When the commission began its work last fall, we proposed a real step forward. Together with the Thriving Communities Coalition of community-based groups, affordable housing, environmental, and planning advocates, we asked the commissioners to require New York City to undertake a comprehensive planning process, in which we would work together to set a broader citywide framework for land use and infrastructure decisions.

The process would begin with data-driven, citywide analyses of our challenges. We would then have a public conversation about the values that should shape decisions — values like fairness across communities, making sure people can stay in their homes, mitigating climate change, investing in resilient infrastructure, new modes of transit, and closing the Rikers Island jails. We could do it every ten years as they do in so many other cities, or every four years to coincide with our mayoral election cycles.

Together, we would set a citywide framework for the tough job of balancing citywide needs and neighborhood preferences. Communities would get a real voice, but not a veto. The City Council would vote on this broader framework. After that, zoning actions, development proposals, and infrastructure investments aligned with the comprehensive plan would move more smoothly. Those that conflict with the plan would not (or, at least, would have to clear extra hurdles).

We would plan for increased transit capacity alongside increased housing density, budget for new parks equitably across the city, and take a holistic look at where we need to take further action to plan for rising sea levels and more 100-degree days. Communities could be able to have confidence that promises made to them – for new parks, schools, libraries, or transit – would actually be kept.

Comprehensive planning is not a panacea, but evidence from other cities suggests that it is an essential component of fair and rational progress. As part of their process last year, our friends in the Minneapolis City Council voted to get rid of single-family zoning across the city, and upzone their transit corridors citywide to address their housing shortage (at the same time, they voted to strengthen tenant protections to protect renters from displacement as growth occurs).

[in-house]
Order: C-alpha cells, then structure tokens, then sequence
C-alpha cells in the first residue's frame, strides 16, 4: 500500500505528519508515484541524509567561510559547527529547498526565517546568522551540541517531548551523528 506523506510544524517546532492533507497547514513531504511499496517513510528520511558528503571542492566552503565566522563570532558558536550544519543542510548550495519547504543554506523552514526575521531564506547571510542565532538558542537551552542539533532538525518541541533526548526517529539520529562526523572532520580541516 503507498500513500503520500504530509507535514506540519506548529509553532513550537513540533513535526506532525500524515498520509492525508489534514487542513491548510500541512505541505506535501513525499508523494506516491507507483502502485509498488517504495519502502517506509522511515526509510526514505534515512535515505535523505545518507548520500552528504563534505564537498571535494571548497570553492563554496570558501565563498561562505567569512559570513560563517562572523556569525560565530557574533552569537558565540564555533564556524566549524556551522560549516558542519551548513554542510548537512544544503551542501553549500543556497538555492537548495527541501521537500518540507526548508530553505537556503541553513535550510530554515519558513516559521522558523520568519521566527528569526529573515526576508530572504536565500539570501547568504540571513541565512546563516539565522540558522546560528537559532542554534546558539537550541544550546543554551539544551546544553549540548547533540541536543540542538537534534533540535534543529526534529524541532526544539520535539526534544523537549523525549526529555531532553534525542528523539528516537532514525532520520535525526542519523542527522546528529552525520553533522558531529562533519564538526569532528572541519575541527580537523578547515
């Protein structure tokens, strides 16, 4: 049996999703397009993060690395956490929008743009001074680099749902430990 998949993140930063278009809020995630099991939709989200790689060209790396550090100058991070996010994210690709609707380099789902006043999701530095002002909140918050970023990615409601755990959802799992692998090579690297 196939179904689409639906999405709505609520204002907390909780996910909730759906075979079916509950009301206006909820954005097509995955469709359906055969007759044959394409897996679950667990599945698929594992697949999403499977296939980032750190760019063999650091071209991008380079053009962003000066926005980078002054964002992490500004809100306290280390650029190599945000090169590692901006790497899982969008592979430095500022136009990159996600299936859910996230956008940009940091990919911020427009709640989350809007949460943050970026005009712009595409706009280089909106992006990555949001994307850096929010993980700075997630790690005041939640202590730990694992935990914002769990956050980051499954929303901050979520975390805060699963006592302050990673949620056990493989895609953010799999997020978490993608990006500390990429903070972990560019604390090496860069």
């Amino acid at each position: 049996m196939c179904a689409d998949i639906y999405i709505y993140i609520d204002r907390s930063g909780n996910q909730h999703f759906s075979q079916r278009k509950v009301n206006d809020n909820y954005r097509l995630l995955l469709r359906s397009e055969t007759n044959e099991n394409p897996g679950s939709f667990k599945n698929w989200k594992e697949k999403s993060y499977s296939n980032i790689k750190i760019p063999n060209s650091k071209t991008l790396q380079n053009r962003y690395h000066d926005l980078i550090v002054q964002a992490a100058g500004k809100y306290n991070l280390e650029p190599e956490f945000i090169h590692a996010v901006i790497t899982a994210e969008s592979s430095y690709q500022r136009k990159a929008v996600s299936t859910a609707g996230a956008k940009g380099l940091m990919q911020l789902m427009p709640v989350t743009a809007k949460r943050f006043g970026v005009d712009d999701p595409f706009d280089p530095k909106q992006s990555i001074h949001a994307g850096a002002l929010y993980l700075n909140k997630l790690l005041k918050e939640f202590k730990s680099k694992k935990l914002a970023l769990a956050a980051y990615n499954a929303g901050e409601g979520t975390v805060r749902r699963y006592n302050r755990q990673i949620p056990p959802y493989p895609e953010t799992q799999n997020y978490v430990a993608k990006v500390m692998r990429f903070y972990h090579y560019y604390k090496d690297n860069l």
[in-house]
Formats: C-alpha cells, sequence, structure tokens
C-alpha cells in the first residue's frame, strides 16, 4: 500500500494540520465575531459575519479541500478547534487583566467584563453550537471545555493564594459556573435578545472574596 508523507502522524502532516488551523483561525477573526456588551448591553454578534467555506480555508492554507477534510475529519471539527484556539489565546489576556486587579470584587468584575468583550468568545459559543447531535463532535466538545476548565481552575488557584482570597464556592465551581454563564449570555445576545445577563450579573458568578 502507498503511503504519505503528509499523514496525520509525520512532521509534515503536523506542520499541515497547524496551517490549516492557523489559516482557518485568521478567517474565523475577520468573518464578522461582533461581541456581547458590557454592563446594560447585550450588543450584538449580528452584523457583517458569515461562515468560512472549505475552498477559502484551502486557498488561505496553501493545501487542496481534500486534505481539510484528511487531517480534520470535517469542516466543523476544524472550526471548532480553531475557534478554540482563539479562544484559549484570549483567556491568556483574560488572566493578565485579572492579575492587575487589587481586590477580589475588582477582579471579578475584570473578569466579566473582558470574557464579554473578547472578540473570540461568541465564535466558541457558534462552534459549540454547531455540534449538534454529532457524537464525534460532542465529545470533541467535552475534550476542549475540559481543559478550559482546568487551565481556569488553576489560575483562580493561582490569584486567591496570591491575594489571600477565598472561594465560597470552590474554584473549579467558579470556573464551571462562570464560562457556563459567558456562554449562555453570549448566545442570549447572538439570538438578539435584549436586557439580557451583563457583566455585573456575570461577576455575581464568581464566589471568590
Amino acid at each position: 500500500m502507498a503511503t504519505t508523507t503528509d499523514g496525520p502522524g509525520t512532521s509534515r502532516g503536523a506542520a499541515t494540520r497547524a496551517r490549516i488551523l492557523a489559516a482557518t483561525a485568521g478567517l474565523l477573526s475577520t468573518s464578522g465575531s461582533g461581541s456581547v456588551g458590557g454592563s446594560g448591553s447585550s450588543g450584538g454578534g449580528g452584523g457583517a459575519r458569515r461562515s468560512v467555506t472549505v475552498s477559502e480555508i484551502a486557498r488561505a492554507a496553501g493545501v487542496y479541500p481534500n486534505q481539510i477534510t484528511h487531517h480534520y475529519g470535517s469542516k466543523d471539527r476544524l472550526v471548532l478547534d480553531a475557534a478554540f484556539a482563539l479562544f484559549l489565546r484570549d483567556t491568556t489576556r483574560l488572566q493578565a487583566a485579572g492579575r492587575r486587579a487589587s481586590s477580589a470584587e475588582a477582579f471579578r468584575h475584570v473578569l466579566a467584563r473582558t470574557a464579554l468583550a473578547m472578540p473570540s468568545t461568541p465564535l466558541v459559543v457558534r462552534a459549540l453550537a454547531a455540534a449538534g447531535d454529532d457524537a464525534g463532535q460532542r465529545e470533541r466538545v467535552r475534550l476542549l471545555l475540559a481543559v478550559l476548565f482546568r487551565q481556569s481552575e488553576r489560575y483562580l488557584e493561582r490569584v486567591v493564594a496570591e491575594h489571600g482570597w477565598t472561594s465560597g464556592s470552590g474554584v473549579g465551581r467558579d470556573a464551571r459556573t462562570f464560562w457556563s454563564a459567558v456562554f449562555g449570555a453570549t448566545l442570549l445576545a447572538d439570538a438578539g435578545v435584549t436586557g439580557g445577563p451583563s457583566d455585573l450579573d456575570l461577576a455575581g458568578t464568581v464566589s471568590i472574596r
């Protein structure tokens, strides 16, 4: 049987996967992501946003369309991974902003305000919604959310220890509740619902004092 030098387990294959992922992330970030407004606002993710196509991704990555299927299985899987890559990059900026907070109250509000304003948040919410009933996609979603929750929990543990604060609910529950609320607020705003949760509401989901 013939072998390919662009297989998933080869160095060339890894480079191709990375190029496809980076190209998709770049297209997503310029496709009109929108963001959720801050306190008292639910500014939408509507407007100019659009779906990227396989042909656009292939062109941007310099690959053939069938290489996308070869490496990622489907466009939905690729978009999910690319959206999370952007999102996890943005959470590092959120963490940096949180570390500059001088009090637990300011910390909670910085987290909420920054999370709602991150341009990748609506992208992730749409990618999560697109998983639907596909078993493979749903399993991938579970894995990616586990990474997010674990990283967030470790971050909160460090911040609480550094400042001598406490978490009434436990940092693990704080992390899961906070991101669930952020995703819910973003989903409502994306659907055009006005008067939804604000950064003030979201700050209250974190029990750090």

Let’s be honest: there is no way Minneapolis would have done this with a process like ULURP, which goes one neighborhood or project at a time. What neighborhood would have agreed to be the first one to give up the privilege of single-family zoning? Not one.

By comparison, of the ten neighborhood rezoning processes initiated during the de Blasio administration, nine have been in low-income communities of color. This would not have happened if we had developed a comprehensive plan, with fairness across communities as one of its principles.

The Charter Revision Commission failed to get the job done. But the heat wave and its impacts reminded us that, in the longer term, we really don’t have a choice. So in the coming months, we’ll be working in the City Council to do what we can through legislation. And in the coming years, we’ll try to make sure that the 2021 city elections focus on issues that matter the most, even if they don’t always make the daily news cycle.

Comprehensive planning may not top the polls. But if we are going to meet the collective challenges of rising temperatures and sea levels, growing population, aging infrastructure, keeping people in their homes, and addressing deeply-rooted inequality, we’re going to have to start doing it.

 

By Brad Lander & Antonio Reynoso